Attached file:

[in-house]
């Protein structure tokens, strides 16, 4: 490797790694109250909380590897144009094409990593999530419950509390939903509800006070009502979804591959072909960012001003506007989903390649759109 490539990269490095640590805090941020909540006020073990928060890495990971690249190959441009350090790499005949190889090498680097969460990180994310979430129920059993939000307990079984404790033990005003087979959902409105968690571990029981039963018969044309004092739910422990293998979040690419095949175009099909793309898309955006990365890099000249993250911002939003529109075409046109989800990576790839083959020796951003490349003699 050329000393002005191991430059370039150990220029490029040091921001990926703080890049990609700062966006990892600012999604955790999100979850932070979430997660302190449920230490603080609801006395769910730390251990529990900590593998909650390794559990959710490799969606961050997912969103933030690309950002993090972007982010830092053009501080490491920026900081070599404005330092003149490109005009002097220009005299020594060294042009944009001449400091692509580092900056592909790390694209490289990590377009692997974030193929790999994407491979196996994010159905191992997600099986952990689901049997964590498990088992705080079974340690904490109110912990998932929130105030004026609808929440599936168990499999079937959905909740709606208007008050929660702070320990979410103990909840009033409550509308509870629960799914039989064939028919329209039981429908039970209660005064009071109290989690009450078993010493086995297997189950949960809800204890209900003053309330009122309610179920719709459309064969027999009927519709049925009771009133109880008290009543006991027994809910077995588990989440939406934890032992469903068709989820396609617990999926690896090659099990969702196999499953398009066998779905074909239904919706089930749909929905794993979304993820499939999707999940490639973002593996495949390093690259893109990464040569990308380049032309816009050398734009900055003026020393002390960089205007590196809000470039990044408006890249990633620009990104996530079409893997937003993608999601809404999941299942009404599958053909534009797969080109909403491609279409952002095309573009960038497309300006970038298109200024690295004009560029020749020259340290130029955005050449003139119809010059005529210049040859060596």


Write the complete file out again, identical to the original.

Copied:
[in-house]
């Protein structure tokens, strides 16, 4: 490797790694109250909380590897144009094409990593999530419950509390939903509800006070009502979804591959072909960012001003506007989903390649759109 490539990269490095640590805090941020909540006020073990928060890495990971690249190959441009350090790499005949190889090498680097969460990180994310979430129920059993939000307990079984404790033990005003087979959902409105968690571990029981039963018969044309004092739910422990293998979040690419095949175009099909793309898309955006990365890099000249993250911002939003529109075409046109989800990576790839083959020796951003490349003699 050329000393002005191991430059370039150990220029490029040091921001990926703080890049990609700062966006990892600012999604955790999100979850932070979430997660302190449920230490603080609801006395769910730390251990529990900590593998909650390794559990959710490799969606961050997912969103933030690309950002993090972007982010830092053009501080490491920026900081070599404005330092003149490109005009002097220009005299020594060294042009944009001449400091692509580092900056592909790390694209490289990590377009692997974030193929790999994407491979196996994010159905191992997600099986952990689901049997964590498990088992705080079974340690904490109110912990998932929130105030004026609808929440599936168990499999079937959905909740709606208007008050929660702070320990979410103990909840009033409550509308509870629960799914039989064939028919329209039981429908039970209660005064009071109290989690009450078993010493086995297997189950949960809800204890209900003053309330009122309610179920719709459309064969027999009927519709049925009771009133109880008290009543006991027994809910077995588990989440939406934890032992469903068709989820396609617990999926690896090659099990969702196999499953398009066998779905074909239904919706089930749909929905794993979304993820499939999707999940490639973002593996495949390093690259893109990464040569990308380049032309816009050398734009900055003026020393002390960089205007590196809000470039990044408006890249990633620009990104996530079409893997937003993608999601809404999941299942009404599958053909534009797969080109909403491609279409952002095309573009960038497309300006970038298109200024690295004009560029020749020259340290130029955005050449003139119809010059005529210049040859060596």